• Automate the replenishment process (procurement, movement, production) to eliminate inconsistencies in inventory management, minimize the human factor, and simplify and facilitate the work of employees.
  • Build a transparent supply chain management system within the selected pilot, based on the principles of the DDMRP methodology.

Quantitative effects of the inventory system use:

1.Changes in inventory structure

Throughout using the system, there have been significant improvements in the inventory structure of the trading divisions:

  • the number of critical SKUs with a risk of shortages was reduced by 3 times.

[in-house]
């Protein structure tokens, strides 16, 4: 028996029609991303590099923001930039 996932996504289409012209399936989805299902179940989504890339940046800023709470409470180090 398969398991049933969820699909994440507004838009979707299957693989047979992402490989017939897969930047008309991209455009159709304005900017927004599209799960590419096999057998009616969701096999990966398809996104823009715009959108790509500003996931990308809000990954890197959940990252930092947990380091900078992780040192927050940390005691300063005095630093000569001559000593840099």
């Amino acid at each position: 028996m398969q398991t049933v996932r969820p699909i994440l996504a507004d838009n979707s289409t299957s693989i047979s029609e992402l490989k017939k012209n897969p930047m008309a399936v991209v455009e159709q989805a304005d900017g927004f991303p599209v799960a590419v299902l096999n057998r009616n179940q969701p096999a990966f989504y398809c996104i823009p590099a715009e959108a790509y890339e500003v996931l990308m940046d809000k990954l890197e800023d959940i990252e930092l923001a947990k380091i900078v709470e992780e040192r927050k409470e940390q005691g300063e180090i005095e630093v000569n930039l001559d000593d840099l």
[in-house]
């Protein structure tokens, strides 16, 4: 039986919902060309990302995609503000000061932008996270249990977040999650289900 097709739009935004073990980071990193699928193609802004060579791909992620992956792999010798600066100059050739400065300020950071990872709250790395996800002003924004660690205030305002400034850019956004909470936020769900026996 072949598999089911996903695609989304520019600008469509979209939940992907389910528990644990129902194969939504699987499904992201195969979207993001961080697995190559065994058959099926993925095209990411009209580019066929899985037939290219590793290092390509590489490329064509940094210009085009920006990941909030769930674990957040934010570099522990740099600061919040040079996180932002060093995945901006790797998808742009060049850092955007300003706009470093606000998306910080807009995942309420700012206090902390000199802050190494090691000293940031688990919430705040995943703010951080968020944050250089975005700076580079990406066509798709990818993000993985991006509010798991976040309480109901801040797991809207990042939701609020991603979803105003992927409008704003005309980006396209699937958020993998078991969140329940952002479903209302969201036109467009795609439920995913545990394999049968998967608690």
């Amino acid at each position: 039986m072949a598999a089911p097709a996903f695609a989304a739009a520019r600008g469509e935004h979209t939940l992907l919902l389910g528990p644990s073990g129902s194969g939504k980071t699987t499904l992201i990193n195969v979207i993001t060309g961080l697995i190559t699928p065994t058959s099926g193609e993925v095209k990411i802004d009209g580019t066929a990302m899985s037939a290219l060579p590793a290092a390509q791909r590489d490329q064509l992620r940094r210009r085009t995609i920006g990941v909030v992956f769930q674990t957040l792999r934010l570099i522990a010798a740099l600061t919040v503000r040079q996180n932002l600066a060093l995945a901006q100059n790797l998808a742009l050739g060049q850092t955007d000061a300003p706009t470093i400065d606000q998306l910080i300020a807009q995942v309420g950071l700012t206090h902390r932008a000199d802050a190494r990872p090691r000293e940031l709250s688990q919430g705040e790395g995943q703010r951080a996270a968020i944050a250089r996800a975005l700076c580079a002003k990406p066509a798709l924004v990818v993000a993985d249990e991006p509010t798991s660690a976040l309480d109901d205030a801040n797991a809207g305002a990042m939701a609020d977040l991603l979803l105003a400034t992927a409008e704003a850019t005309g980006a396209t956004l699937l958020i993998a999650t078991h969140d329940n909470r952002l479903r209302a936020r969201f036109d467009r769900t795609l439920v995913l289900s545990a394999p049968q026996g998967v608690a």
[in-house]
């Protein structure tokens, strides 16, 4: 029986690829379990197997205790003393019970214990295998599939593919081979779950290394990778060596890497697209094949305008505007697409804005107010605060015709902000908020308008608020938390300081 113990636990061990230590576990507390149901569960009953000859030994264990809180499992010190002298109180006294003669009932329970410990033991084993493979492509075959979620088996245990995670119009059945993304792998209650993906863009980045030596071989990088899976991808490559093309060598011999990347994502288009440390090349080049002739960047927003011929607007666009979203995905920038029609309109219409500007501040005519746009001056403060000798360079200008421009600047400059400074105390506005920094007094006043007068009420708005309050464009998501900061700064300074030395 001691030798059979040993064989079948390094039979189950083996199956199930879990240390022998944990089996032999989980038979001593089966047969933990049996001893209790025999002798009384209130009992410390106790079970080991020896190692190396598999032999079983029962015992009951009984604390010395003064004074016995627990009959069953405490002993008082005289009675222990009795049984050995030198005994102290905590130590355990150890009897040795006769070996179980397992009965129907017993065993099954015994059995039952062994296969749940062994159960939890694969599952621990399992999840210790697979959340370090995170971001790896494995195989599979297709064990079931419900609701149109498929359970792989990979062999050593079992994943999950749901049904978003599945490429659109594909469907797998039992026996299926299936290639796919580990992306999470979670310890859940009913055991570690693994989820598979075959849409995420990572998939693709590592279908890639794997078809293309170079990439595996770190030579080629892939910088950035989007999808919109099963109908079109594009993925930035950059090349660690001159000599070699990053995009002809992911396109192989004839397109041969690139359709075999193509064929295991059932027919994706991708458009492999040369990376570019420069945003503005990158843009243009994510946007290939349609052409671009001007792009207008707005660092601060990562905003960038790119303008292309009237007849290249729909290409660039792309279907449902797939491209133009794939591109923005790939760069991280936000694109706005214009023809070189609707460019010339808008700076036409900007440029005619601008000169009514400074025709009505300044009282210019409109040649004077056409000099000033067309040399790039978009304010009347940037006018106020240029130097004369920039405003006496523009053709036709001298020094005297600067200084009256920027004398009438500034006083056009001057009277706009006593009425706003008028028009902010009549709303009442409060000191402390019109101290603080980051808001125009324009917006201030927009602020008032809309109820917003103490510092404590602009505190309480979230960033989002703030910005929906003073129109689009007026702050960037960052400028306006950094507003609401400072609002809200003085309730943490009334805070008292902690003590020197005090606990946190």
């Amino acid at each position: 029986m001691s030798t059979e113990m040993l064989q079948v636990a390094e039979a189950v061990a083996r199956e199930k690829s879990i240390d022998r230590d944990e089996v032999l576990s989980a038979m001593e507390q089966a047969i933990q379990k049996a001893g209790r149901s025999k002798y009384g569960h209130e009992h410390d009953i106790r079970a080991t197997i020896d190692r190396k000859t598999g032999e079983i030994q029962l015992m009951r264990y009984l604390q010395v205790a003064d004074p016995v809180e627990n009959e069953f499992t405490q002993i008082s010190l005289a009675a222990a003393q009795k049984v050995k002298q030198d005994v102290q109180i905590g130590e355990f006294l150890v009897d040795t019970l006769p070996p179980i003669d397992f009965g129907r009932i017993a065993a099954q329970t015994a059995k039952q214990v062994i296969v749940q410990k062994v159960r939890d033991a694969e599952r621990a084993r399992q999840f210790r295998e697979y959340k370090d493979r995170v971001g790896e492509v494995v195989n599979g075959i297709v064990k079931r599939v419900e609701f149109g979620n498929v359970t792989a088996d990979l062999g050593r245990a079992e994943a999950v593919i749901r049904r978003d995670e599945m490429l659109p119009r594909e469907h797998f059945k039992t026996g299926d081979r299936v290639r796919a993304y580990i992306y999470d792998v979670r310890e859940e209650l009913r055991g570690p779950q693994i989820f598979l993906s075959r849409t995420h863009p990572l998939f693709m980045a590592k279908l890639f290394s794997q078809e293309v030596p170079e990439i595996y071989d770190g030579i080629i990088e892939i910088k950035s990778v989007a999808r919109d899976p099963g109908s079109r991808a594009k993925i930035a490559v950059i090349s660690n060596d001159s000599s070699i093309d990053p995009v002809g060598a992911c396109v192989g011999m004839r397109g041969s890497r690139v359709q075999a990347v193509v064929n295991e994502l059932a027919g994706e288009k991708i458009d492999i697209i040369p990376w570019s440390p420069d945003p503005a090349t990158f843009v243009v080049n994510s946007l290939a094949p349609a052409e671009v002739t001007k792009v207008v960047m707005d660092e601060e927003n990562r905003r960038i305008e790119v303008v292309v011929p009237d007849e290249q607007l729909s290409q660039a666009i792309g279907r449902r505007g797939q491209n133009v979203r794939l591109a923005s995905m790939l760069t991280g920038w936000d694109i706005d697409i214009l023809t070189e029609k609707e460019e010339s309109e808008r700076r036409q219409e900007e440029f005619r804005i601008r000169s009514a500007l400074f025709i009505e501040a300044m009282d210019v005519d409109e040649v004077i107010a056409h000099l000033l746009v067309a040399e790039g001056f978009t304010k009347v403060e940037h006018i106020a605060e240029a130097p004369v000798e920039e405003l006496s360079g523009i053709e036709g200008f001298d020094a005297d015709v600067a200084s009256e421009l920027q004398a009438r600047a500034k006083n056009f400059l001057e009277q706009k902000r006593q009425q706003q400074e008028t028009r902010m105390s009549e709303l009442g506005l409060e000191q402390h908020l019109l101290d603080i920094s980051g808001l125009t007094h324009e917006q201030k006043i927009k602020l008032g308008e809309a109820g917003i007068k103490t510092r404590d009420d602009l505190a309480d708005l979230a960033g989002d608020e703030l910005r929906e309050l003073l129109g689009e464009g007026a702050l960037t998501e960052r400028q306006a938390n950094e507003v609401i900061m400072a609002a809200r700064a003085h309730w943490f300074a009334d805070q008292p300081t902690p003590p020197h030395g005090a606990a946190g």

• the number of items with excess stock, which accounted for about 60% of the inventory structure, decreased by 35%.
  • the share of SKUs in optimal condition (green priority) increased from 15% to 46% (almost 3 times).

The inventory structure has become more “healthy,” secure, and balanced. There has been a shift away from a bimodal distribution.

Dynamics of surplus in monetary terms
Dynamics of surplus in monetary terms

2. Increasing the level of service by 5% while reducing the balance by 22%

Inventory reduction occurred gradually from the moment the system was launched, during the season (24% reduction), and during the off-season.

During the year of Intuiflow implementation, the same level of sales as last year (5% difference) was achieved with an inventory level 36% lower than in the year before the system was used.